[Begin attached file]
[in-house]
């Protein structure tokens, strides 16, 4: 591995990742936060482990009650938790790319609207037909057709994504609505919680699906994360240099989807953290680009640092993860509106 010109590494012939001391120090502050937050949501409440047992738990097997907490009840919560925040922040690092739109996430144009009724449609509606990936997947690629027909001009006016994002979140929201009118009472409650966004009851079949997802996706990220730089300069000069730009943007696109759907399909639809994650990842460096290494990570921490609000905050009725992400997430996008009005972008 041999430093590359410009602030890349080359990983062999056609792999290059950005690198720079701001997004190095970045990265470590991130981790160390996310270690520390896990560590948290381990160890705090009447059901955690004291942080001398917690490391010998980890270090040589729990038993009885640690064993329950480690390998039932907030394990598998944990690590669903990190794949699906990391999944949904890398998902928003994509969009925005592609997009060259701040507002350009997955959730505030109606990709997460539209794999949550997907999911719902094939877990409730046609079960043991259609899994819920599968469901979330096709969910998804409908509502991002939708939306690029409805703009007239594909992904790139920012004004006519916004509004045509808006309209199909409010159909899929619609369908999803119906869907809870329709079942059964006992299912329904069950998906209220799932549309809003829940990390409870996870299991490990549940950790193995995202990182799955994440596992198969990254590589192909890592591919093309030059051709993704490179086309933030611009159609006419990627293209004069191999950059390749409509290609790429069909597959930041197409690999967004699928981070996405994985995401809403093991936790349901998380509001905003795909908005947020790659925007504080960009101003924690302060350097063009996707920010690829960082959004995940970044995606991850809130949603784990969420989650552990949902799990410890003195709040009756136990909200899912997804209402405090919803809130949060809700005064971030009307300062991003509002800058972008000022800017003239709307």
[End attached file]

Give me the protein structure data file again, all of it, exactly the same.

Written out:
[in-house]
């Protein structure tokens, strides 16, 4: 591995990742936060482990009650938790790319609207037909057709994504609505919680699906994360240099989807953290680009640092993860509106 010109590494012939001391120090502050937050949501409440047992738990097997907490009840919560925040922040690092739109996430144009009724449609509606990936997947690629027909001009006016994002979140929201009118009472409650966004009851079949997802996706990220730089300069000069730009943007696109759907399909639809994650990842460096290494990570921490609000905050009725992400997430996008009005972008 041999430093590359410009602030890349080359990983062999056609792999290059950005690198720079701001997004190095970045990265470590991130981790160390996310270690520390896990560590948290381990160890705090009447059901955690004291942080001398917690490391010998980890270090040589729990038993009885640690064993329950480690390998039932907030394990598998944990690590669903990190794949699906990391999944949904890398998902928003994509969009925005592609997009060259701040507002350009997955959730505030109606990709997460539209794999949550997907999911719902094939877990409730046609079960043991259609899994819920599968469901979330096709969910998804409908509502991002939708939306690029409805703009007239594909992904790139920012004004006519916004509004045509808006309209199909409010159909899929619609369908999803119906869907809870329709079942059964006992299912329904069950998906209220799932549309809003829940990390409870996870299991490990549940950790193995995202990182799955994440596992198969990254590589192909890592591919093309030059051709993704490179086309933030611009159609006419990627293209004069191999950059390749409509290609790429069909597959930041197409690999967004699928981070996405994985995401809403093991936790349901998380509001905003795909908005947020790659925007504080960009101003924690302060350097063009996707920010690829960082959004995940970044995606991850809130949603784990969420989650552990949902799990410890003195709040009756136990909200899912997804209402405090919803809130949060809700005064971030009307300062991003509002800058972008000022800017003239709307």